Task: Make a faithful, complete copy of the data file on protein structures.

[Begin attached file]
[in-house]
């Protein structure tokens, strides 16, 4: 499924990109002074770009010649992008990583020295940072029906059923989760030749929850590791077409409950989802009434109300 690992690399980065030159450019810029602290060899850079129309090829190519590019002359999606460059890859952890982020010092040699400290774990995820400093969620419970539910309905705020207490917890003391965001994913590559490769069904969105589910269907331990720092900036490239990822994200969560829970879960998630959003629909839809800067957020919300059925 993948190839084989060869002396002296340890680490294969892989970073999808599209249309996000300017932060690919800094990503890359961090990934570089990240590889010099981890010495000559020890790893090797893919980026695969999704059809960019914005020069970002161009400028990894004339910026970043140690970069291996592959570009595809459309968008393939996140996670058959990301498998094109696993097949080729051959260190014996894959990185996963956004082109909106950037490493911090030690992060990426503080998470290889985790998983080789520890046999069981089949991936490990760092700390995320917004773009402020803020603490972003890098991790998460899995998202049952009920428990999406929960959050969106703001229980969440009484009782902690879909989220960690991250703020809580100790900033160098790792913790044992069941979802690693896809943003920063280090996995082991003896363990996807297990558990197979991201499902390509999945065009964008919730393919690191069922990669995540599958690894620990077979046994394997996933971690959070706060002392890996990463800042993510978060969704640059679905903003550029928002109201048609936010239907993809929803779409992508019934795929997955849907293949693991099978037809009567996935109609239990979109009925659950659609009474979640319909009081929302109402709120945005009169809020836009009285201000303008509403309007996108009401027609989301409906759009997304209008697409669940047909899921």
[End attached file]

[in-house]
């Protein structure tokens, strides 16, 4: 499924990109002074770009010649992008990583020295940072029906059923989760030749929850590791077409409950989802009434109300 690992690399980065030159450019810029602290060899850079129309090829190519590019002359999606460059890859952890982020010092040699400290774990995820400093969620419970539910309905705020207490917890003391965001994913590559490769069904969105589910269907331990720092900036490239990822994200969560829970879960998630959003629909839809800067957020919300059925 993948190839084989060869002396002296340890680490294969892989970073999808599209249309996000300017932060690919800094990503890359961090990934570089990240590889010099981890010495000559020890790893090797893919980026695969999704059809960019914005020069970002161009400028990894004339910026970043140690970069291996592959570009595809459309968008393939996140996670058959990301498998094109696993097949080729051959260190014996894959990185996963956004082109909106950037490493911090030690992060990426503080998470290889985790998983080789520890046999069981089949991936490990760092700390995320917004773009402020803020603490972003890098991790998460899995998202049952009920428990999406929960959050969106703001229980969440009484009782902690879909989220960690991250703020809580100790900033160098790792913790044992069941979802690693896809943003920063280090996995082991003896363990996807297990558990197979991201499902390509999945065009964008919730393919690191069922990669995540599958690894620990077979046994394997996933971690959070706060002392890996990463800042993510978060969704640059679905903003550029928002109201048609936010239907993809929803779409992508019934795929997955849907293949693991099978037809009567996935109609239990979109009925659950659609009474979640319909009081929302109402709120945005009169809020836009009285201000303008509403309007996108009401027609989301409906759009997304209008697409669940047909899921």